Everything (You Think You Know) About Homeschooling

Welcome to Preconceptions, the morning show where we confirm our preconceived notions! I’m your host, Glib A. Sumption. This morning we’re hosting Sara, a homeschooling graduate and veteran homeschooling mom.

GLIB: Sara, we wholeheartedly support this educational choice for your family. So we’d appreciate it if you’d back up our assumptions about homeschooling, okay?

SARA: Well, I might not. . . .

GLIB: You’ll do fine; don’t worry! So let’s start off with one thing we know for sure. Your children are, of course, great readers. As homeschoolers, they spend all day reading!

SARA: Well, no. We do love stories and books, but we also love electronics. My kids spend a lot of time watching YouTube shows and playing computer games.

GLIB: That’s not . . .

SARA: We do usually have a family read-aloud at the end of the day. Darren chooses a book, or we listen to an audiobook together. Recent books include Harry Potter and the Goblet of Fire by J.K. Rowling; Where Eagles Dare by Alistair McLean; Cheaper by the Dozen by Frank Gilbreth and Ernestine Gilbreth Carey; and memory journals written by their grandmothers.

GLIB: Huh, reading family memories out loud. We’d never thought of doing that.

SARA: Homeschoolers are full of surprises, right?

GLIB: [clears throat] That’s not really the point of this show. Moving on, your kids probably spend hours designing things. Homeschool kids, am I right? Machines out of Legos! Or taking up the whole living room with cardboard building projects!

SARA: No.

GLIB: No?

SARA: While my kids are proficient in math, and all are creative in various ways, none of them have an engineering bent. They don’t even like Legos very much.

GLIB: Not even the boys?

SARA: Not even the boys.

[awkward pause]

GLIB: Well, one thing I do know. Since you’re homeschoolers, your kids are all very polite.

SARA: I’ve definitely been told so, usually after someone has had a conversation with Sparkler.

GLIB: [relieved] Right. Because homeschoolers, unlike other kids . . .

SARA: But she’s just naturally interested in people. If you had the same conversation with Gamerboy, you might not be so impressed. He takes a lot longer to warm up and figure out social cues. Homeschooling has been especially good for our more taciturn kids because it’s given them time and space to bloom.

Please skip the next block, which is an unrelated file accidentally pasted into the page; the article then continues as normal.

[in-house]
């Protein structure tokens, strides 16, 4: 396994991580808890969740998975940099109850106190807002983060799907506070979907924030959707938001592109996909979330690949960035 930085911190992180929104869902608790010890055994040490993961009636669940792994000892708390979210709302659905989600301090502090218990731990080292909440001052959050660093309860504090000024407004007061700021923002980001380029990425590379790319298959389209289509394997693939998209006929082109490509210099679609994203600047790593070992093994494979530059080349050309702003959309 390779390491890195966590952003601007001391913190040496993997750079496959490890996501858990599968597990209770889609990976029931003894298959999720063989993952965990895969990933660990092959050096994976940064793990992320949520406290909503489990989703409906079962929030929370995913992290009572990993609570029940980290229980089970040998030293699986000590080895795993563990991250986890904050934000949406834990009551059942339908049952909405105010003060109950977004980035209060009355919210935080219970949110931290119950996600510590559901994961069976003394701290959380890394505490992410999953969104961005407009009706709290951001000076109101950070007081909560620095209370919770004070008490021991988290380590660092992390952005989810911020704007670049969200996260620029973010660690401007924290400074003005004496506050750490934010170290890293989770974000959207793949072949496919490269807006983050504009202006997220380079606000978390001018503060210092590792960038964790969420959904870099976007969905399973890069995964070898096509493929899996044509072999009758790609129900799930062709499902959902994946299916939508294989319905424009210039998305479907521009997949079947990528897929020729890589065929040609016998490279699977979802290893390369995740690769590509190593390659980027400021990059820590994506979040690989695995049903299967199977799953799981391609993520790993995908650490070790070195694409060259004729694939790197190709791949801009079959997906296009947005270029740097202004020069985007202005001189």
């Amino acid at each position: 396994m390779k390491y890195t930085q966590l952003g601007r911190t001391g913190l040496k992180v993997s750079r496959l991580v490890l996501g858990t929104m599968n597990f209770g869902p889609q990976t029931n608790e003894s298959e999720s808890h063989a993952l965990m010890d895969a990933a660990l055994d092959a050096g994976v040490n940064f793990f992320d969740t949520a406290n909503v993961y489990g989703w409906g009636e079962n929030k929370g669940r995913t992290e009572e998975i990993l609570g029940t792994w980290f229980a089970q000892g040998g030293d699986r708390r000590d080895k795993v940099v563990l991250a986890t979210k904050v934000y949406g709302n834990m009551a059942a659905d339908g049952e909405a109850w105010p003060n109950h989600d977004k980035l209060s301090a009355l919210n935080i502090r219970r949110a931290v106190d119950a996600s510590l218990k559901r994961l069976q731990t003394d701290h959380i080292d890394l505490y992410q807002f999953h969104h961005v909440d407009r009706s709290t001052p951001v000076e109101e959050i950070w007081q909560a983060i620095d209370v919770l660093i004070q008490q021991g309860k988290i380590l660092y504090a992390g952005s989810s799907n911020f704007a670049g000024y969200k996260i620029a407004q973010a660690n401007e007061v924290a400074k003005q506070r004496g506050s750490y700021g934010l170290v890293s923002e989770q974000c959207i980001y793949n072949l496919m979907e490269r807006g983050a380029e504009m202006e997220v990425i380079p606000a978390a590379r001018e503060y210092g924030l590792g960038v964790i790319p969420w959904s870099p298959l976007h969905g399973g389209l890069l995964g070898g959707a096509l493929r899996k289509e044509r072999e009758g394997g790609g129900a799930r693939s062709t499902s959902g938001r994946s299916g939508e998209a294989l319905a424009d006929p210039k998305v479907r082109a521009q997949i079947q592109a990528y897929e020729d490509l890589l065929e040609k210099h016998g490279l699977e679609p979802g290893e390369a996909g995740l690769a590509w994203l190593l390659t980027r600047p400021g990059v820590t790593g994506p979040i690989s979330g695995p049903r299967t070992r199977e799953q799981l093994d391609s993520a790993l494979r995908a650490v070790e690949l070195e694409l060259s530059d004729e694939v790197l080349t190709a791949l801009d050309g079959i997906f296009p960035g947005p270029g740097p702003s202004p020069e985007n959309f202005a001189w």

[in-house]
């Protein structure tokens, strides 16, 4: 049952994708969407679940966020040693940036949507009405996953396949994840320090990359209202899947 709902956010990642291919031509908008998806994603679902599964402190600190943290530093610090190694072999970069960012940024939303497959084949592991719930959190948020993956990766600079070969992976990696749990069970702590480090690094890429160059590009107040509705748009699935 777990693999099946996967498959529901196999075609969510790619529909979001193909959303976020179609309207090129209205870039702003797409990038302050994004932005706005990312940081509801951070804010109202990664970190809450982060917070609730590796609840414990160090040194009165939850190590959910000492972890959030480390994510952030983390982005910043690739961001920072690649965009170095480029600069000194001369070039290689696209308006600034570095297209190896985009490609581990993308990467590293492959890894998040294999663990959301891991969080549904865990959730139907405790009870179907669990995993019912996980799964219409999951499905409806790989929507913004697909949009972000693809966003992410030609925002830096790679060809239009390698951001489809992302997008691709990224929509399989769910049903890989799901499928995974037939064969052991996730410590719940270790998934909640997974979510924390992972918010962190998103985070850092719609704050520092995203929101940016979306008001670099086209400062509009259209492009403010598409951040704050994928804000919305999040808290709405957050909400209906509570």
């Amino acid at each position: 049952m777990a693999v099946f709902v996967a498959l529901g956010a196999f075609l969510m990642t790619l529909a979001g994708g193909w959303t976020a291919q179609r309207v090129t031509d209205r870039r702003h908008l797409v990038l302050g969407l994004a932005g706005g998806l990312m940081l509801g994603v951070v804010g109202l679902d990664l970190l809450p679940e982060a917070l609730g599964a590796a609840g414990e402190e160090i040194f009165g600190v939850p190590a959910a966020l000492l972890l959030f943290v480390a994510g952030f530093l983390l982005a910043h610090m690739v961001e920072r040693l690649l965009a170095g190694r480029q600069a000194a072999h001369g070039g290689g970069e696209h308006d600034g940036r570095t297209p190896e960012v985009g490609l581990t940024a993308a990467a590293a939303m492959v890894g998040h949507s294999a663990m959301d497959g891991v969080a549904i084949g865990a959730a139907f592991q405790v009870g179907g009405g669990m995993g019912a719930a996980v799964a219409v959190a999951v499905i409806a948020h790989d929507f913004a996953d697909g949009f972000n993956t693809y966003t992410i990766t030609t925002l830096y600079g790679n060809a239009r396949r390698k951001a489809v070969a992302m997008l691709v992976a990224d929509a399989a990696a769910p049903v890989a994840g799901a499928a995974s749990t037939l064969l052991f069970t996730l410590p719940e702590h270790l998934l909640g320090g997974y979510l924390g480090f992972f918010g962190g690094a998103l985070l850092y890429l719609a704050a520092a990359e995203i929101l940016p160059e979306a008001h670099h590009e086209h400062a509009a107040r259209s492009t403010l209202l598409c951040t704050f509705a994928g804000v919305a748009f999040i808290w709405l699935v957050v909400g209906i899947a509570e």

GLIB: [uncomfortable laugh] You just keep throwing us curve balls! Let’s move on. We’re confident that your kids, being homeschoolers, perform remarkably on all their tests.

SARA: They do well overall. But they have weak spots that we have to address each year. They definitely don’t ace every test we put in front of them.

GLIB: [slightly desperate] Please at least reassure us that your kids get along unusually well!

SARA: Well, yes. They’re used to being around one another, thanks to homeschooling.

GLIB: [relieved] Right.

SARA: But it’s also because we’ve worked very hard to teach them respect and negotiation skills.

GLIB: Oh, you mean you’ve worked at it?

SARA: Also, their personalities mesh pretty well.

GLIB: But that’s not something you can plan for even with homeschooling.

SARA: And never underestimate the benefit of earbuds and separate electronic entertainment to give everyone their own space. Sometimes it’s best if we don’t have to interact for a while.

GLIB: [somewhat dazed] Speaking of interaction . . . what about socialization?

SARA: We of course make sure they’ve got social outlets. We encourage participation in drama, Scouts, 4H, co-op, and hanging out with neighborhood friends. Online friends are a big part of each day. Also, our local library has made a real effort to reach out to teenagers. They host regular events and encourage kids to use the library for meetings or games. So my kids’ social center is the library, which is pretty great, right?

GLIB: Yeah. [weak laughter] Since you’ve been homeschooling for thirteen years and you’re a homeschool graduate yourself, I guess you’ve just got it all figured out.

SARA: No. Homeschooling is hard work, no matter how long you’ve been doing it. It’s not like I coast through each day.

[silence]

SARA: But homeschooling is very rewarding, and I’m glad we have the option to do it.

GLIB: [whimpers]

SARA: Is there anything else you’d like to know?

GLIB: No, no, please. My assumptions are shattered as it is.

SARA: Good, because I’ve got to get home, kick kids off computers, and get school underway.

—Sara

Photo Credit: iStock.

One thought on “Everything (You Think You Know) About Homeschooling

What are your thoughts?

Fill in your details below or click an icon to log in:

WordPress.com Logo

You are commenting using your WordPress.com account. Log Out /  Change )

Google photo

You are commenting using your Google account. Log Out /  Change )

Twitter picture

You are commenting using your Twitter account. Log Out /  Change )

Facebook photo

You are commenting using your Facebook account. Log Out /  Change )

Connecting to %s